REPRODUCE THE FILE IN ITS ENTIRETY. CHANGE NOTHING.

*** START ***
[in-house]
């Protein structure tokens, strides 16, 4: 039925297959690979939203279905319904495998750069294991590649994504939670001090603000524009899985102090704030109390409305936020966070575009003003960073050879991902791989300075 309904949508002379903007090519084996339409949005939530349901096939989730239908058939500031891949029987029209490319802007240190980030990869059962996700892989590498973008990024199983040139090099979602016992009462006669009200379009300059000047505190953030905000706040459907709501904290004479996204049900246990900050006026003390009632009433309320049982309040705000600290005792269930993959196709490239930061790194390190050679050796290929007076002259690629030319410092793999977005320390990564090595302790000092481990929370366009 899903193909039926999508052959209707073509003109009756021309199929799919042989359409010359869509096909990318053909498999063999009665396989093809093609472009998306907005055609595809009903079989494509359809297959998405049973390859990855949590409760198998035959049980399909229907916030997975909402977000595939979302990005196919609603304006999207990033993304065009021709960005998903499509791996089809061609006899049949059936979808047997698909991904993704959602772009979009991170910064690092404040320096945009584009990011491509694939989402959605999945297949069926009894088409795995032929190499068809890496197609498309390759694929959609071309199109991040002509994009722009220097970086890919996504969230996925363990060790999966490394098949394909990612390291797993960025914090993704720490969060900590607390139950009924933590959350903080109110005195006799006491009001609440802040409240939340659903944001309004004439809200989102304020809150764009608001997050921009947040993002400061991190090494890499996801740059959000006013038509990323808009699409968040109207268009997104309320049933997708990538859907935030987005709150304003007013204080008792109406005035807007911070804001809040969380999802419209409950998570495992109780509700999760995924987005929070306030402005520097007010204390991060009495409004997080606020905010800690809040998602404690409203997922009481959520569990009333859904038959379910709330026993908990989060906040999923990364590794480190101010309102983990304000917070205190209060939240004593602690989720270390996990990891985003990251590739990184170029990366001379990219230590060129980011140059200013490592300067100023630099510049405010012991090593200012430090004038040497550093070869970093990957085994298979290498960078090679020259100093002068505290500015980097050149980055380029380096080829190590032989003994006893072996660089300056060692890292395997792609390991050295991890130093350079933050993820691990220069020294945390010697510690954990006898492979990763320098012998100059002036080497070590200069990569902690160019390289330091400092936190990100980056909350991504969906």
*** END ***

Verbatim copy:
[in-house]
């Protein structure tokens, strides 16, 4: 039925297959690979939203279905319904495998750069294991590649994504939670001090603000524009899985102090704030109390409305936020966070575009003003960073050879991902791989300075 309904949508002379903007090519084996339409949005939530349901096939989730239908058939500031891949029987029209490319802007240190980030990869059962996700892989590498973008990024199983040139090099979602016992009462006669009200379009300059000047505190953030905000706040459907709501904290004479996204049900246990900050006026003390009632009433309320049982309040705000600290005792269930993959196709490239930061790194390190050679050796290929007076002259690629030319410092793999977005320390990564090595302790000092481990929370366009 899903193909039926999508052959209707073509003109009756021309199929799919042989359409010359869509096909990318053909498999063999009665396989093809093609472009998306907005055609595809009903079989494509359809297959998405049973390859990855949590409760198998035959049980399909229907916030997975909402977000595939979302990005196919609603304006999207990033993304065009021709960005998903499509791996089809061609006899049949059936979808047997698909991904993704959602772009979009991170910064690092404040320096945009584009990011491509694939989402959605999945297949069926009894088409795995032929190499068809890496197609498309390759694929959609071309199109991040002509994009722009220097970086890919996504969230996925363990060790999966490394098949394909990612390291797993960025914090993704720490969060900590607390139950009924933590959350903080109110005195006799006491009001609440802040409240939340659903944001309004004439809200989102304020809150764009608001997050921009947040993002400061991190090494890499996801740059959000006013038509990323808009699409968040109207268009997104309320049933997708990538859907935030987005709150304003007013204080008792109406005035807007911070804001809040969380999802419209409950998570495992109780509700999760995924987005929070306030402005520097007010204390991060009495409004997080606020905010800690809040998602404690409203997922009481959520569990009333859904038959379910709330026993908990989060906040999923990364590794480190101010309102983990304000917070205190209060939240004593602690989720270390996990990891985003990251590739990184170029990366001379990219230590060129980011140059200013490592300067100023630099510049405010012991090593200012430090004038040497550093070869970093990957085994298979290498960078090679020259100093002068505290500015980097050149980055380029380096080829190590032989003994006893072996660089300056060692890292395997792609390991050295991890130093350079933050993820691990220069020294945390010697510690954990006898492979990763320098012998100059002036080497070590200069990569902690160019390289330091400092936190990100980056909350991504969906």